We continue to see federal, state, and local activity related to waste reduction and diversion. We provide the below as a recap of the major legislation (passed and pending) that is of interest, primarily in NYC and NY State but also around the country. We are focusing on Single Use Disposables and Food Waste Legislation.
Please note: This is not a comprehensive review but provides an overview of waste policy trends.
Inflation Reduction Act
President Joe Biden signed the Inflation Reduction Act on 8/16/2022. This is an unprecedented investment for the future of our planet. The law’s nearly $370 billion in climate provisions will enable the United States to cut greenhouse gas emissions up to 40% from 2005 levels by 2030. It will help households and businesses install new clean electricity, like wind and solar. The sweeping bill allocates more than $300 billion to be invested in energy and climate reform. It's the largest federal clean energy investment in U.S. history.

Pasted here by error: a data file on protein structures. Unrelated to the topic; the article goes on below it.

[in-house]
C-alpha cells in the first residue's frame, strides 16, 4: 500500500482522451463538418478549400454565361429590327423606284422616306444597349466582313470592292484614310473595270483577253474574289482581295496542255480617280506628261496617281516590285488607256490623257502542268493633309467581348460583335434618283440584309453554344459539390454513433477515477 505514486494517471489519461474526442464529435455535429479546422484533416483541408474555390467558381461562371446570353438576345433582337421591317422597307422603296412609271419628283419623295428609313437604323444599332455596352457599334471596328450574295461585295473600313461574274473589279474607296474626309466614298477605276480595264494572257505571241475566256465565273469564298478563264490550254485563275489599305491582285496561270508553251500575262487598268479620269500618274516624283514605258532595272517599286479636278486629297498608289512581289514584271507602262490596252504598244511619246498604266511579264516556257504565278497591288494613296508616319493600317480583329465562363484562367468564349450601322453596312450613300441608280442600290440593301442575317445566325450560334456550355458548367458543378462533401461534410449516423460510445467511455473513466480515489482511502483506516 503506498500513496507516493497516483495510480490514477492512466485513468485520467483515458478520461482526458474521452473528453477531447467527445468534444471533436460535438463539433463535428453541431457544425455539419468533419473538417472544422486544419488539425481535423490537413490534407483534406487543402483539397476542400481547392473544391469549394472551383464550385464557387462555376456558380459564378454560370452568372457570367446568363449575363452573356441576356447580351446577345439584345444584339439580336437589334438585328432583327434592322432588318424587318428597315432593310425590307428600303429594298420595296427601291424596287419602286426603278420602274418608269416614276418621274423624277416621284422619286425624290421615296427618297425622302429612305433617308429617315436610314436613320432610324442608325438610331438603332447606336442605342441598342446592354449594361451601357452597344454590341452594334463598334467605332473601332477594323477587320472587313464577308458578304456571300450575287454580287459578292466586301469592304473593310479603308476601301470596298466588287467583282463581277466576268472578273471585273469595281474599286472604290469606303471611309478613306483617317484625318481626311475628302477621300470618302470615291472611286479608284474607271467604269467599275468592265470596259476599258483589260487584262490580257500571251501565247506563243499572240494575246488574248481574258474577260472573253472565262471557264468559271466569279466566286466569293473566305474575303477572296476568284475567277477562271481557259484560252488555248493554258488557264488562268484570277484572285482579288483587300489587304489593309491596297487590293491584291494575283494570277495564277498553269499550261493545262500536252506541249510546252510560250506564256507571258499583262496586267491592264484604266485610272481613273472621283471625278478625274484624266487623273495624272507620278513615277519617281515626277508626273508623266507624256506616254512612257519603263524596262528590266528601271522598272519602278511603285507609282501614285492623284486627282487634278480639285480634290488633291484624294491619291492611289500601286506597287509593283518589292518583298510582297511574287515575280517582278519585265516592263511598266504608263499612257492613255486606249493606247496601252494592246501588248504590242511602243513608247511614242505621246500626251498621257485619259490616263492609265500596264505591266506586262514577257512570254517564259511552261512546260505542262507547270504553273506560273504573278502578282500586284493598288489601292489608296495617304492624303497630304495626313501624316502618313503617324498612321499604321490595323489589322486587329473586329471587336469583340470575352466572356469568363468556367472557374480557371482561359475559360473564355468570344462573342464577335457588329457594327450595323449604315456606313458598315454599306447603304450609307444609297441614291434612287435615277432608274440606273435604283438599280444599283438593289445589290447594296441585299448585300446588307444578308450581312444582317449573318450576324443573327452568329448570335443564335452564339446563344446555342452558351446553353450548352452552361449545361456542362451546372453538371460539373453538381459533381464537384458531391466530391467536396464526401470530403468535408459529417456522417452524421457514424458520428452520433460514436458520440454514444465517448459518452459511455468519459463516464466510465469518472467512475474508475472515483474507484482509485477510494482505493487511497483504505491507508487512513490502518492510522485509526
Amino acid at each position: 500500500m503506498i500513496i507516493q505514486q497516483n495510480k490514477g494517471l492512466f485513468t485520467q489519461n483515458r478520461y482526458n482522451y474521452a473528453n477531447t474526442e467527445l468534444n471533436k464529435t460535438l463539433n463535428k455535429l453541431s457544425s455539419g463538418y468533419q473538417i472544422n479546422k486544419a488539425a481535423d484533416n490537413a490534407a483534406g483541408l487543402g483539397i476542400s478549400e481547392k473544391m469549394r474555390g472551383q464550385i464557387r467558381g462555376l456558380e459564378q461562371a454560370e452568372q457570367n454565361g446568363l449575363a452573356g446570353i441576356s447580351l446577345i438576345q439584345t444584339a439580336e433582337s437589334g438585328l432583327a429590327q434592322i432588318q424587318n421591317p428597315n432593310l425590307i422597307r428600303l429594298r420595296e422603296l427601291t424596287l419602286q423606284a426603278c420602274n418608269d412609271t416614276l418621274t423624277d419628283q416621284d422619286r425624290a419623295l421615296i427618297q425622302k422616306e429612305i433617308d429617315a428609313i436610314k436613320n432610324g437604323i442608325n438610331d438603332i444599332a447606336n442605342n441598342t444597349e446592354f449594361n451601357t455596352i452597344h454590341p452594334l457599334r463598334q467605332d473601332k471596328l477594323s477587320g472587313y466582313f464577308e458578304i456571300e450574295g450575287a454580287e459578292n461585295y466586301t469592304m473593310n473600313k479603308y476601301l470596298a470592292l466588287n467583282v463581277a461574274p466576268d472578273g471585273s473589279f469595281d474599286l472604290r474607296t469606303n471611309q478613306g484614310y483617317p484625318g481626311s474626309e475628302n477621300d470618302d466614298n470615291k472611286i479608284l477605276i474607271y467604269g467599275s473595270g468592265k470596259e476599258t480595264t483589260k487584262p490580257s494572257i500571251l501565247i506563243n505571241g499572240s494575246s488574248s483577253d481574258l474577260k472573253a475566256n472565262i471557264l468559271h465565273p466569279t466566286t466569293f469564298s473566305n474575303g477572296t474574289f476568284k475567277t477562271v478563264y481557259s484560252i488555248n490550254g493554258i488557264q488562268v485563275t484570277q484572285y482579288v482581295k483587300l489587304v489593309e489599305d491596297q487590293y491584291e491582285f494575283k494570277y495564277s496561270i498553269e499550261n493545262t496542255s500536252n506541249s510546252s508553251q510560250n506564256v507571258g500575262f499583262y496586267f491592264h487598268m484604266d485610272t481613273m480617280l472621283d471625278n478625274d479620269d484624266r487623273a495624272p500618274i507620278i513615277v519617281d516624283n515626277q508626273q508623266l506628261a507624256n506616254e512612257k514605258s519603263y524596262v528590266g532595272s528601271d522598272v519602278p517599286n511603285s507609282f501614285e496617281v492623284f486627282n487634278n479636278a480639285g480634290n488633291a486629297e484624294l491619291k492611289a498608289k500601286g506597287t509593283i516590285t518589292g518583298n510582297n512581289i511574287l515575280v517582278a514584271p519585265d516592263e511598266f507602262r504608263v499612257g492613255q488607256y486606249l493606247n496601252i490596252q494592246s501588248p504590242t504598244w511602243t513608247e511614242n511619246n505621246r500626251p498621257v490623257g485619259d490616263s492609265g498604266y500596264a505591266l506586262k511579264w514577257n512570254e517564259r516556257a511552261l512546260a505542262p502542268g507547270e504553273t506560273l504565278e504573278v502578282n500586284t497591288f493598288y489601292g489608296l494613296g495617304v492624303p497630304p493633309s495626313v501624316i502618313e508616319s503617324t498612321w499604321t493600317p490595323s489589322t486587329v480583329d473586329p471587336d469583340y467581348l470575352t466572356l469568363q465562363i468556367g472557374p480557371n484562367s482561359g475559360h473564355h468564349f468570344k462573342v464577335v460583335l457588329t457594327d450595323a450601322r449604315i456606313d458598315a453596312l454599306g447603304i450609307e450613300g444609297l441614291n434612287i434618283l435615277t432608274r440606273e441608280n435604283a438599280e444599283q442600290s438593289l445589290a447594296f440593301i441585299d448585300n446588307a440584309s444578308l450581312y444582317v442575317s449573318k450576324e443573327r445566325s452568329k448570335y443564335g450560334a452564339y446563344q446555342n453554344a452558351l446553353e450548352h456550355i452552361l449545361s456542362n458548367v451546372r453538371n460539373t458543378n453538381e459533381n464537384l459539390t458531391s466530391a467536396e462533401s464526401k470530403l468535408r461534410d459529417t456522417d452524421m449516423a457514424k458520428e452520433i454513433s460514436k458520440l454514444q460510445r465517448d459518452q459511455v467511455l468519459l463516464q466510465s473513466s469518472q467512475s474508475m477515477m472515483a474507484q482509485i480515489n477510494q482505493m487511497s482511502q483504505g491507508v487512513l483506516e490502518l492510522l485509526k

Single Use Plastics Ban
Single-Use Plastics have become a huge problem in the United States and around the world. Single-use plastic, or disposable plastic, is any plastic item that is used once, and then thrown in the trash. Below are some examples of single-use plastic items that are causing damage to our communities and environment: Plastic bread bag tags, Plastic bottles, Styrofoam takeaway containers, Straws, Plastic packaging materials, Plastic cutlery, Plastic shopping bags. Since these items were designed to be used once they are not commonly reused and instead are contributing to filling up landfills and air pollution released from incinerators.